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Link: https://blogs.oracle.com/opal/entry/dtrace_with_php_update

Community News:
Default JSON Support Licensing Issues in PHP
August 21, 2013 @ 11:13:57

Despite the misleading title, this post on Reddit talks some about a switch that some Linux distributions are making when it comes to JSON support in PHP. They're moving away from the built-in support in favor of including this one.

In a quote from Nikita Popov (a comment on the post) he notes that:

It is true that some Linux distribution switched from json to json-c, but this should be transparent to the user. The standard PHP distribution still ships the JSON extension as it always did. [...] You should all take this chance to switch to PHP 5.5, so you can see that everything works fine and that PHP 5.5 is awesome

He also includes comments from the Remi (Fedora) project about the switch, noting that the end user shouldn't notice any kind of issues. The reasoning behind the switch has to do with licensing and usage issues of the previously built-in extension. You can find out more about that issue in this bug report.

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json extension license pecl jsonc distribution linux

Link: http://www.reddit.com/r/PHP/comments/1ksnzw/php_json_removed_in_php_55

Learn Computer:
Is LAMP Pack Still Strong?
April 01, 2013 @ 12:55:09

On the "Learn Computer" site there's a recent post that wonders if the web development standard of the LAMP (Linux, Apache, MySQL and PHP) stack is "still strong" and will still stand up with new technologies.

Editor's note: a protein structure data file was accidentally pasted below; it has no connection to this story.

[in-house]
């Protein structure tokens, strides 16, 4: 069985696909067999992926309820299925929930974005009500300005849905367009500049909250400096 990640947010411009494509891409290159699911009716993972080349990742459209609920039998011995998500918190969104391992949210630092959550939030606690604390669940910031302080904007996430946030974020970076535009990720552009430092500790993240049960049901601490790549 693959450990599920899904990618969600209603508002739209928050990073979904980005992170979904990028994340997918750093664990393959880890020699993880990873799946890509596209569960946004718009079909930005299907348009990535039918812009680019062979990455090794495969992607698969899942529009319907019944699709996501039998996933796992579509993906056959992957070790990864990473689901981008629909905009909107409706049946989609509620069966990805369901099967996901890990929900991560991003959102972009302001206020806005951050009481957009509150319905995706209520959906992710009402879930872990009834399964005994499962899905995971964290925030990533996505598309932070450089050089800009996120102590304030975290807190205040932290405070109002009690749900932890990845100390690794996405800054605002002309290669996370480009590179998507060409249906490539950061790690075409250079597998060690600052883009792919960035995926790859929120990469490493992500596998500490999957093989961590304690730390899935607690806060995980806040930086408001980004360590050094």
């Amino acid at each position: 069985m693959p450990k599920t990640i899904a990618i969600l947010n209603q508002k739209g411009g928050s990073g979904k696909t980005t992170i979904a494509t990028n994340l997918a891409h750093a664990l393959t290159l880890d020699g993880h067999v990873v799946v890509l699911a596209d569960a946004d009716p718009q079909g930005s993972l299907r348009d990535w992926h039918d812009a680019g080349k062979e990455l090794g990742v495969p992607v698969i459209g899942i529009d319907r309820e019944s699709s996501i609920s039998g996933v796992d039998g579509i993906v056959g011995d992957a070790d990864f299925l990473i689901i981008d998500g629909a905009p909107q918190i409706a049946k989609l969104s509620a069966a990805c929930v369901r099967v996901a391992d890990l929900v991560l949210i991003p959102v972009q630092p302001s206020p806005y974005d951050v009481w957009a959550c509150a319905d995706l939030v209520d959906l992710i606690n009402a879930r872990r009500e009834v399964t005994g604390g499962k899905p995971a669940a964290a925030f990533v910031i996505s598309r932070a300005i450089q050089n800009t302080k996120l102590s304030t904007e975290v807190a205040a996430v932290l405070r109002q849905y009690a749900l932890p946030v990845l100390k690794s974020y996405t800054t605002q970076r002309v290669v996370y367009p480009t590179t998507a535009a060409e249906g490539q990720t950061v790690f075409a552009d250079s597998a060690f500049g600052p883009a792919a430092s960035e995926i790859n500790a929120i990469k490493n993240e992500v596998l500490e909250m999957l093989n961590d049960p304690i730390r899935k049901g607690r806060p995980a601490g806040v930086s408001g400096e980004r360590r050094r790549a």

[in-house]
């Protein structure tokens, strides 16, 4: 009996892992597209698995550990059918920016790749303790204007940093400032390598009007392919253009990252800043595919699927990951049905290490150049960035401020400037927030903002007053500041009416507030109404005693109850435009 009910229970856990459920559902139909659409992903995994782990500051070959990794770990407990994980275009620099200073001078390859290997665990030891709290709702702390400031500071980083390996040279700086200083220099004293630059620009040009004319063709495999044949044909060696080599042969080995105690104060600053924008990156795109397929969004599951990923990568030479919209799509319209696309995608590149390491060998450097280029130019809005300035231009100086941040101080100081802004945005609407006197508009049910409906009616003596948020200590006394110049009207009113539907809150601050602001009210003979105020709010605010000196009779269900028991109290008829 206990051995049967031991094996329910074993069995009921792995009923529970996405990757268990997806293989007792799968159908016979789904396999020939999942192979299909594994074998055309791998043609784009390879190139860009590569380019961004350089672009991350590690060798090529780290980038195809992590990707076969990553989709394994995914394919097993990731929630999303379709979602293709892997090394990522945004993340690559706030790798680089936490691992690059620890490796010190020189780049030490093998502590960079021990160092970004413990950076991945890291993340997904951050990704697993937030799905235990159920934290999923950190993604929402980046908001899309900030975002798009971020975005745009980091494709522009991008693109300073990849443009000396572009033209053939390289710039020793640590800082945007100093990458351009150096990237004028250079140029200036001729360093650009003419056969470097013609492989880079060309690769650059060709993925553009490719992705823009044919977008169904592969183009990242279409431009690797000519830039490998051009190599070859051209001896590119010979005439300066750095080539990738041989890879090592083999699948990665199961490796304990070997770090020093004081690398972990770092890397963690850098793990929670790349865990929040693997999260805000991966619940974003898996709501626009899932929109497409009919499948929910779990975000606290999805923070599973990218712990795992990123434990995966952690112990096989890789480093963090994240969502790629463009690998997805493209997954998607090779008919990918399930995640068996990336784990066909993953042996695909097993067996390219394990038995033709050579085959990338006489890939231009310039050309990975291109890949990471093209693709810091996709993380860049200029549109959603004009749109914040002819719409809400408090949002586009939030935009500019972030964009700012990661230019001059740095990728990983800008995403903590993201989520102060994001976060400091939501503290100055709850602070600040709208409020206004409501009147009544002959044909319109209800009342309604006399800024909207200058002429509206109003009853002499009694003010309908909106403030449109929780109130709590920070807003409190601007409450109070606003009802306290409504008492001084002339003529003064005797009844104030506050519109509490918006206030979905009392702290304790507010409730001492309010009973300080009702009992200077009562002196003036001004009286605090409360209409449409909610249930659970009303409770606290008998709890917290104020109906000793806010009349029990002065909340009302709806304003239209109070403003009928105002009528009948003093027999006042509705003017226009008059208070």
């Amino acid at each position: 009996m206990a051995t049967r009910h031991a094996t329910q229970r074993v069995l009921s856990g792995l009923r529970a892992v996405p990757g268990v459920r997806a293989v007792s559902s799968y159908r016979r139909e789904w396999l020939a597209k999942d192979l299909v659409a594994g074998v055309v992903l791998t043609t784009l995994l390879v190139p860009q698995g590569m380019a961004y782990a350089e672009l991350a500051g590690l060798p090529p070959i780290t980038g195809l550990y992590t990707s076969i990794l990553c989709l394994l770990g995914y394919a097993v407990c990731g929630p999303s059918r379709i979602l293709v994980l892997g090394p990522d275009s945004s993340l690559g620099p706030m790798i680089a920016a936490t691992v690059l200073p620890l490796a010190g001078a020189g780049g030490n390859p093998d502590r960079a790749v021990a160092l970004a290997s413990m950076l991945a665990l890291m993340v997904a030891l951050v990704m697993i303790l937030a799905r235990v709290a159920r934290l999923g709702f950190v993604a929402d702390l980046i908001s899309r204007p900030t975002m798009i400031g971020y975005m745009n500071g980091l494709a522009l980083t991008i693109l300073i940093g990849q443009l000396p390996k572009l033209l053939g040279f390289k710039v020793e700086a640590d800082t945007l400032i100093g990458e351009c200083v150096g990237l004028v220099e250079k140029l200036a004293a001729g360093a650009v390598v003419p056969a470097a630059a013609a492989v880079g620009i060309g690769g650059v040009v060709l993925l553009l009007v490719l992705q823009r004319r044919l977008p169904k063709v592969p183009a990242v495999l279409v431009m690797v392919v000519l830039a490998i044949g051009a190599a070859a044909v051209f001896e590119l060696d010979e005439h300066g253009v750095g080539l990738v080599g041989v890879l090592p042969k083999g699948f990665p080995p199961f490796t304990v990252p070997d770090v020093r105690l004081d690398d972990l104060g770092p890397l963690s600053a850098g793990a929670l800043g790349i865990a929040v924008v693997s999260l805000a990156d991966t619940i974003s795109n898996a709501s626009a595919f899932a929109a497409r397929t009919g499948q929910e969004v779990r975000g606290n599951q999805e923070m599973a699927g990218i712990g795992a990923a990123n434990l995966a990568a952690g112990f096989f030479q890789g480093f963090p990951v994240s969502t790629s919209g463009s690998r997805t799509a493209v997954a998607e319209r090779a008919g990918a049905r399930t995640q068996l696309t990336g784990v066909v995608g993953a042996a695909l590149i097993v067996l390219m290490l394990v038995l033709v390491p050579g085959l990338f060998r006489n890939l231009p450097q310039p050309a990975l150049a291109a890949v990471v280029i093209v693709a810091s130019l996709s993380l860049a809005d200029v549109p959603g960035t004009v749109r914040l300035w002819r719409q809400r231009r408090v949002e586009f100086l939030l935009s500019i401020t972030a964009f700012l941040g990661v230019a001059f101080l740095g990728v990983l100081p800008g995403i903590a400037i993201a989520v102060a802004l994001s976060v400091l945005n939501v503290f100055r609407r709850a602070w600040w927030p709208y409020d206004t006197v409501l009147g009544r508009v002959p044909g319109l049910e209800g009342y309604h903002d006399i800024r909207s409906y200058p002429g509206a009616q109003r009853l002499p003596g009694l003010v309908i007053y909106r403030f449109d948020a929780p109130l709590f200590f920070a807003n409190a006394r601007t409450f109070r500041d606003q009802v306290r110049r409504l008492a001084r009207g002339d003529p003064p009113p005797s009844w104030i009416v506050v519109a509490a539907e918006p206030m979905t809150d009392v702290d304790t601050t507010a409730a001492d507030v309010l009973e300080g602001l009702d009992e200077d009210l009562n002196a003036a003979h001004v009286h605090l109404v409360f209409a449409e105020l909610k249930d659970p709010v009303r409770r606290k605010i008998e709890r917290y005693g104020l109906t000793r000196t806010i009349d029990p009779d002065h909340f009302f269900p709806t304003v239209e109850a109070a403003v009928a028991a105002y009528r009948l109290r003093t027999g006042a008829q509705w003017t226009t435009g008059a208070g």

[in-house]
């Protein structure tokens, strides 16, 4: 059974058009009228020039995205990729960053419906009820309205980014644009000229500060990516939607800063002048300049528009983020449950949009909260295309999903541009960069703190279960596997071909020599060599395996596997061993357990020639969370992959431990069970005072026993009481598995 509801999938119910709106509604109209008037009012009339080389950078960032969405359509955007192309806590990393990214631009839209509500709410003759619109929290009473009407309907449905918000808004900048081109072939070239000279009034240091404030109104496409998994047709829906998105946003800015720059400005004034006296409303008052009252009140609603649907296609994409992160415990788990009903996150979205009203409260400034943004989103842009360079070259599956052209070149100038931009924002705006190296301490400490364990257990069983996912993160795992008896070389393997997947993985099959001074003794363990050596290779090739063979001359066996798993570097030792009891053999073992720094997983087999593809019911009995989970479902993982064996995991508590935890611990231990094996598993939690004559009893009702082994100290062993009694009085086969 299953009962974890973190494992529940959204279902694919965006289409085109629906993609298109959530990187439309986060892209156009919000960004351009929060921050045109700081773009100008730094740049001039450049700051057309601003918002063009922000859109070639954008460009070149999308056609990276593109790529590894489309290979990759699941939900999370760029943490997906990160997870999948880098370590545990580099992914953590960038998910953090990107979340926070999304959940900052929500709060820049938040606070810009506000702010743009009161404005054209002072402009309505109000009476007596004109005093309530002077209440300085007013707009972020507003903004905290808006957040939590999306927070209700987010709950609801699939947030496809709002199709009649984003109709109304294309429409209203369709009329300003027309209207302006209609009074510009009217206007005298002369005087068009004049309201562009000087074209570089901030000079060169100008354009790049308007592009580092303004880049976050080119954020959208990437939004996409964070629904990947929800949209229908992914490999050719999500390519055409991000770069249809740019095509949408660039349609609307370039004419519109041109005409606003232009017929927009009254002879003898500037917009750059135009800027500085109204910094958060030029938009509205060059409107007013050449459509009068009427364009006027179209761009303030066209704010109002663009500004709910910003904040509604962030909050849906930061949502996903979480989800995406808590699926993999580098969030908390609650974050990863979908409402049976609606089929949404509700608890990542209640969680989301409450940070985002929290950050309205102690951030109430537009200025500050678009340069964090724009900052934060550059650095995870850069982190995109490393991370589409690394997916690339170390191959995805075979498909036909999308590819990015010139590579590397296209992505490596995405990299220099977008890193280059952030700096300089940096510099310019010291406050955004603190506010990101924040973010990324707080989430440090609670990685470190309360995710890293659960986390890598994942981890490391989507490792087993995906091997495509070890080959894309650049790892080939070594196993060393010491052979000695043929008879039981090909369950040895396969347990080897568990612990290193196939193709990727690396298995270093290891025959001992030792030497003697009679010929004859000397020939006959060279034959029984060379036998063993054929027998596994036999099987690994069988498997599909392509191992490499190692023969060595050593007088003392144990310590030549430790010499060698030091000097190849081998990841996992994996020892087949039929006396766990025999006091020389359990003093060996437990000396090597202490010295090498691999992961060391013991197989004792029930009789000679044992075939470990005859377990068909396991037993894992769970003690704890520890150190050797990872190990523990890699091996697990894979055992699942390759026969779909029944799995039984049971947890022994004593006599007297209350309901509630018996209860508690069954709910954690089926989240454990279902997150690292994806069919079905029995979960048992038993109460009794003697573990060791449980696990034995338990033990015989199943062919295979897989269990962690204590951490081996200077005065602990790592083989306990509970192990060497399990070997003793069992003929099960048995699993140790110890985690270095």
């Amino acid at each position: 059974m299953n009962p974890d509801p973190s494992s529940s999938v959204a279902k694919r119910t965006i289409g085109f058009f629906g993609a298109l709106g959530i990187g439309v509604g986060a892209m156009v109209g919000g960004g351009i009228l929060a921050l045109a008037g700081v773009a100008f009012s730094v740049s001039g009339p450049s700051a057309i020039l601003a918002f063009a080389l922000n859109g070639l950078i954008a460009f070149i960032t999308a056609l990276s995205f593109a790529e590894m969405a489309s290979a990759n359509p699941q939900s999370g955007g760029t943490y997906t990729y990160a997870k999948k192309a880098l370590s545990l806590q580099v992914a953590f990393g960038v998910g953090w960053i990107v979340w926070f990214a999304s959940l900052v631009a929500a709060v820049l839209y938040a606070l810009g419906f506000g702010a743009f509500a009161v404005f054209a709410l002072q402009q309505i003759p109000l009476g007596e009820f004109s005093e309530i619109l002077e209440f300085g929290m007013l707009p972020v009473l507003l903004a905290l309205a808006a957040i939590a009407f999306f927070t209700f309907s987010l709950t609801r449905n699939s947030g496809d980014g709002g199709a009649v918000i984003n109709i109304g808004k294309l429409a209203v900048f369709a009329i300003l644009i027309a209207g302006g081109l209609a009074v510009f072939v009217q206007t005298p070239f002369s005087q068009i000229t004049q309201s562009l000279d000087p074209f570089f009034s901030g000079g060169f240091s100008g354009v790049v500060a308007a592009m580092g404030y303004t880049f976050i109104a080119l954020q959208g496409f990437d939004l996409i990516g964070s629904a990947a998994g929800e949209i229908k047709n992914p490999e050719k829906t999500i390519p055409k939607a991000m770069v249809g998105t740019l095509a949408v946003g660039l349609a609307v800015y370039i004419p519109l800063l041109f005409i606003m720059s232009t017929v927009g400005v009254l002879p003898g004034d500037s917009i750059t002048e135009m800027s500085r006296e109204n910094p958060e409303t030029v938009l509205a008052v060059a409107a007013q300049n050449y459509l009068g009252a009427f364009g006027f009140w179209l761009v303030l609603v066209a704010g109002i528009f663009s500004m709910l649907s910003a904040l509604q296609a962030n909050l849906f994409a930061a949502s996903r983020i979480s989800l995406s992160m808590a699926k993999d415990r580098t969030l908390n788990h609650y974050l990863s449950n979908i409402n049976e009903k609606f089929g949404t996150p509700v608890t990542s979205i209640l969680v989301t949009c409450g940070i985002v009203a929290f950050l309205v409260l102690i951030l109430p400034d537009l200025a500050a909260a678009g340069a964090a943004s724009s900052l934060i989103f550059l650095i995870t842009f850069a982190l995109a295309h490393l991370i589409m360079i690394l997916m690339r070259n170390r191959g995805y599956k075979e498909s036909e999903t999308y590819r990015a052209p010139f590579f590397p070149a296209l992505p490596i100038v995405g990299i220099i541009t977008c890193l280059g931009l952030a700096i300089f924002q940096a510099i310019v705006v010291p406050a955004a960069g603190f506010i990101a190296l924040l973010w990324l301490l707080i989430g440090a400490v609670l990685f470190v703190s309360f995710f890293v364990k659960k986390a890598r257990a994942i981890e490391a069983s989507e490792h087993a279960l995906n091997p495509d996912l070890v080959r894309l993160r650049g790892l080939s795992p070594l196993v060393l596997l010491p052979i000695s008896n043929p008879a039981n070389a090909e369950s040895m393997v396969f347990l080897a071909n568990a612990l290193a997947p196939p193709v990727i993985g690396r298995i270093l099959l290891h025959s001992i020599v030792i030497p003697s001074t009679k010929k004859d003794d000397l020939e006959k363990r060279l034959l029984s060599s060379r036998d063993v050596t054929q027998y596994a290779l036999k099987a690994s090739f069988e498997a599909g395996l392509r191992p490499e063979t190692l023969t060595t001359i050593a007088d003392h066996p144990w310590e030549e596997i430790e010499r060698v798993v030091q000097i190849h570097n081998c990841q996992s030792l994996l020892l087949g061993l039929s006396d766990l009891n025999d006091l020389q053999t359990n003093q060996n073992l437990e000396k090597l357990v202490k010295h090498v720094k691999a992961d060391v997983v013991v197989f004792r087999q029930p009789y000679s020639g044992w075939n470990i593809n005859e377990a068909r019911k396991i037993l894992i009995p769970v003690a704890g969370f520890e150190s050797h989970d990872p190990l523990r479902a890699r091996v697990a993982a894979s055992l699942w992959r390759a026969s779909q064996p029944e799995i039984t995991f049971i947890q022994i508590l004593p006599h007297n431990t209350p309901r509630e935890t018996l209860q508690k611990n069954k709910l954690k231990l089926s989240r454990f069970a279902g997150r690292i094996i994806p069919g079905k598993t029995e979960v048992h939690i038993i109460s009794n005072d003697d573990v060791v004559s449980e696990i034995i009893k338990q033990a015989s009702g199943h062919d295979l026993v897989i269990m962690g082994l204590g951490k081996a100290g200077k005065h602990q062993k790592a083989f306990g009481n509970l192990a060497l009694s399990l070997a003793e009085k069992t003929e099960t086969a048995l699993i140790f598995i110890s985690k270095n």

This year in tech (like almost every other year) has been filled with buzzwords. Many of them this year, however, are based around big data processing and web content: NoSQL, Hadoop, BigTable - the list goes on. With all the fuss around these new technologies, one might be tempted into thinking that these are the technologies of the future, and that from now on our servers and websites will be built upon, leaving technologies like LAMP in the dust.

They talk about some of the things the LAMP stack doesn't do well like difficulties with scalability on both the web server and database side. There's also mention of the things that it does do well, like getting things up and running quickly and with a solid structure.

That being the case, the LAMP stack is still going very strong, and it's definitely still extremely viable in small and medium-sized deployments; there are no signs of it waning in that regard, and I'd expect it to be a standard deployment for many companies and organizations for quite some time to come.